Annular Solar Eclipse is a treat to watch for everyone living on Earth. This solar event does not take place often in our universe. An annular solar eclipse normally involves the alignment of Earth, Moon, and the Sun on the same plane. However, the moon needs to be at its farthest point from our planet for it to be an annular event.
This Sunday, on June 21, 2020, we will be able to observe this decade’s first solar event from our planet. It will start at 9:15 am IST and reach its peak at 12:10 pm IST. The June 21 annular solar eclipse will be visible from parts of Asia, Africa, Europe, Australia, and of course, India. According to the official data from NASA, the Moon will block 99.4 percent of the Sun at its peak and will be visible from Northern India. This will help you see the ‘Ring of Fire‘ better.
🤔 Did you know there's an 'annular solar eclipse' on 21 June?
(😮 this pic of an annular solar eclipse was taken near Madrid in 2005) pic.twitter.com/qtFRY1EMHw
— ESA (@esa) June 18, 2020
Lunar and Solar Eclipse of 2020
The next penumbral lunar eclipse will take place on July 4-5. A penumbral lunar eclipse occurs when the Earth blocks some of the Sun’s light from directly reaching the Moon and the outer part of the Earth’s shadow, called the ‘penumbra’, covers all or part of the Moon. It is sometimes mistaken as a full Moon as it is harder to spot.
Another penumbral lunar eclipse will occur on November 29-30. It will be visible from much of Europe, much of Asia, North America, South America, Australia, and a few other regions. The eclipse will start at 1:32 am EDT (11:02 am IST) on November 30 and end at 5:53 am EDT (3:23 pm IST) on November 30. It will not be visible from India.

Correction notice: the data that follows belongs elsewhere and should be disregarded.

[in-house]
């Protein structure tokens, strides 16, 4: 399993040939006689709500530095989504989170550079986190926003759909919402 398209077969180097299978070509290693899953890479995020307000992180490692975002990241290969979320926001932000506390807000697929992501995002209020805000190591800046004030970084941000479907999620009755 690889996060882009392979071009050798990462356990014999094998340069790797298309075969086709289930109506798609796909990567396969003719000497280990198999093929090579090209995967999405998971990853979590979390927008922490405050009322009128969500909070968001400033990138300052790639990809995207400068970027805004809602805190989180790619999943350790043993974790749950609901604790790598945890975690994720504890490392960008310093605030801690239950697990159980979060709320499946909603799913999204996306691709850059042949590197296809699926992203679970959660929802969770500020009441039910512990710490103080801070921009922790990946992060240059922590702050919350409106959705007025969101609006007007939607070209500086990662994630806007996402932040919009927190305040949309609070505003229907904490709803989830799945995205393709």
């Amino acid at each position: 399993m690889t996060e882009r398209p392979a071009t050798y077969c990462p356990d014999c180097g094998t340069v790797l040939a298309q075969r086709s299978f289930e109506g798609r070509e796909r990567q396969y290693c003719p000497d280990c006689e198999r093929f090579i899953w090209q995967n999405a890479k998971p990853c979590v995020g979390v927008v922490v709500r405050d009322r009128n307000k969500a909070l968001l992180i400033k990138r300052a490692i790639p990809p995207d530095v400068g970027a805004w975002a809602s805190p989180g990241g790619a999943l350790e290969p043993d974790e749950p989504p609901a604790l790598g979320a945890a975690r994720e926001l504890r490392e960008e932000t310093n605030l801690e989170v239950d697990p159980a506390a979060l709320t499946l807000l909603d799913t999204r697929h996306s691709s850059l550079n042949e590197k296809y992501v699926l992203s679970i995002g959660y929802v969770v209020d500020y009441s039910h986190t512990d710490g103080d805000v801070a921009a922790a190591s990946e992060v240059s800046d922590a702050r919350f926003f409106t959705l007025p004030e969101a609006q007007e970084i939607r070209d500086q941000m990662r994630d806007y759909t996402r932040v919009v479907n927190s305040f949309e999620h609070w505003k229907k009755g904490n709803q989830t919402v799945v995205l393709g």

On December 14, the last total solar eclipse of 2020 will occur, and the Moon will come between the Earth and Sun, casting its darkest shadow, the umbra on the Earth. As the name suggests, the Moon will cover the entire disk of the Sun. Let us know what you have to say about this in the comments section below! Also, do not forget to join us on our Telegram Channel for instant updates of the science and tech world.
Suryapratim Ray is an engineer, author, robotics hobbyist, and an active Quoran. Being a technical blogger, he covers the good, bad, and ugly of science on a regular basis at Sciencenews18. In addition to his passion for writing, he’s equally keen on learning classical music.